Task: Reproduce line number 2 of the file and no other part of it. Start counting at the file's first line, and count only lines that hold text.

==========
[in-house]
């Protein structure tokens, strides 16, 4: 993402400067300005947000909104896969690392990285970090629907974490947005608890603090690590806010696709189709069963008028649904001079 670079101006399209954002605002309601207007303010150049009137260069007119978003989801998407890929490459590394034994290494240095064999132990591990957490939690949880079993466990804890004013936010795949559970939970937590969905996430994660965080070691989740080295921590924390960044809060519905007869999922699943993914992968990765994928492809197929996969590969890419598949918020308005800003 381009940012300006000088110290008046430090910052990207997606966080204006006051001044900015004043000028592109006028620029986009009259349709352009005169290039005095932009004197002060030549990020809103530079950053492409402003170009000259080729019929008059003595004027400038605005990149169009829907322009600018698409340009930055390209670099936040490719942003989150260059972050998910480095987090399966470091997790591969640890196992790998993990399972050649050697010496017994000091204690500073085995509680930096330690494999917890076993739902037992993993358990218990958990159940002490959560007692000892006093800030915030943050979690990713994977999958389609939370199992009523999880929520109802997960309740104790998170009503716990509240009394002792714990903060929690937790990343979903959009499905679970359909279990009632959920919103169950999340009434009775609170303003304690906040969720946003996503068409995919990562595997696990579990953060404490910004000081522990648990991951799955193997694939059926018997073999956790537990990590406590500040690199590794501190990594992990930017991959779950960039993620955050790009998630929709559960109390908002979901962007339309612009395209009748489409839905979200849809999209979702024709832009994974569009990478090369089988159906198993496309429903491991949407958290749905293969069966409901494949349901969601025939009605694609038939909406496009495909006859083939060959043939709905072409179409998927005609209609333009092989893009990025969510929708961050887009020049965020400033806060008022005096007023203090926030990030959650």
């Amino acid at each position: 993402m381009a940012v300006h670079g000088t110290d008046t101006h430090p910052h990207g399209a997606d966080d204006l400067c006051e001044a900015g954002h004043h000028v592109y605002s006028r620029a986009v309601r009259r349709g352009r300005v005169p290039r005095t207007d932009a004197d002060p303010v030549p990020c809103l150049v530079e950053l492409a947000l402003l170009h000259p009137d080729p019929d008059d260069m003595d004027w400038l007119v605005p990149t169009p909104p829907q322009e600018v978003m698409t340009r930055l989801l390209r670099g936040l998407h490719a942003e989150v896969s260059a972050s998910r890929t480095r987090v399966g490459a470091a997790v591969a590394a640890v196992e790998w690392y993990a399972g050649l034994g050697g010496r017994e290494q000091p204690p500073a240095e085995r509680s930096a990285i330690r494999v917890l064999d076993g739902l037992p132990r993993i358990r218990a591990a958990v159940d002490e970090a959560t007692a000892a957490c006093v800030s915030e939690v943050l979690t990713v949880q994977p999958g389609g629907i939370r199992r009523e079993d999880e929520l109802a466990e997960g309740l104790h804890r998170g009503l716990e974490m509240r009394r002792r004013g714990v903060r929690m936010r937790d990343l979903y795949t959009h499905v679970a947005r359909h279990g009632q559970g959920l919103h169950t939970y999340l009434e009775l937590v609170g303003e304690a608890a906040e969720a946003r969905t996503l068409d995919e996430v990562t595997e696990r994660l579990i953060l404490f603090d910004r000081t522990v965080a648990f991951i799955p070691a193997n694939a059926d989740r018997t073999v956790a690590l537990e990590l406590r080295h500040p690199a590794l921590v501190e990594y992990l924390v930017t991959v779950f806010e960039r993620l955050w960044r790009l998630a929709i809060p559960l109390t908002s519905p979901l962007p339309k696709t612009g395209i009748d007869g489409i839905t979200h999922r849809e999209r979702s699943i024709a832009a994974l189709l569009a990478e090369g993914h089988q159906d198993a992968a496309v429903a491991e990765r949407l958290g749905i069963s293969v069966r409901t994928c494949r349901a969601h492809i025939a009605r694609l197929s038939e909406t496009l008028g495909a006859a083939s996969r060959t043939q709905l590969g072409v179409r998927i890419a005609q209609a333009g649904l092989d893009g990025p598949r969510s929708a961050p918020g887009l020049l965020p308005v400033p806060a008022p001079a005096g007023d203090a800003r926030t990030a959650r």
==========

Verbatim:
């Protein structure tokens, strides 16, 4: 993402400067300005947000909104896969690392990285970090629907974490947005608890603090690590806010696709189709069963008028649904001079 670079101006399209954002605002309601207007303010150049009137260069007119978003989801998407890929490459590394034994290494240095064999132990591990957490939690949880079993466990804890004013936010795949559970939970937590969905996430994660965080070691989740080295921590924390960044809060519905007869999922699943993914992968990765994928492809197929996969590969890419598949918020308005800003 381009940012300006000088110290008046430090910052990207997606966080204006006051001044900015004043000028592109006028620029986009009259349709352009005169290039005095932009004197002060030549990020809103530079950053492409402003170009000259080729019929008059003595004027400038605005990149169009829907322009600018698409340009930055390209670099936040490719942003989150260059972050998910480095987090399966470091997790591969640890196992790998993990399972050649050697010496017994000091204690500073085995509680930096330690494999917890076993739902037992993993358990218990958990159940002490959560007692000892006093800030915030943050979690990713994977999958389609939370199992009523999880929520109802997960309740104790998170009503716990509240009394002792714990903060929690937790990343979903959009499905679970359909279990009632959920919103169950999340009434009775609170303003304690906040969720946003996503068409995919990562595997696990579990953060404490910004000081522990648990991951799955193997694939059926018997073999956790537990990590406590500040690199590794501190990594992990930017991959779950960039993620955050790009998630929709559960109390908002979901962007339309612009395209009748489409839905979200849809999209979702024709832009994974569009990478090369089988159906198993496309429903491991949407958290749905293969069966409901494949349901969601025939009605694609038939909406496009495909006859083939060959043939709905072409179409998927005609209609333009092989893009990025969510929708961050887009020049965020400033806060008022005096007023203090926030990030959650």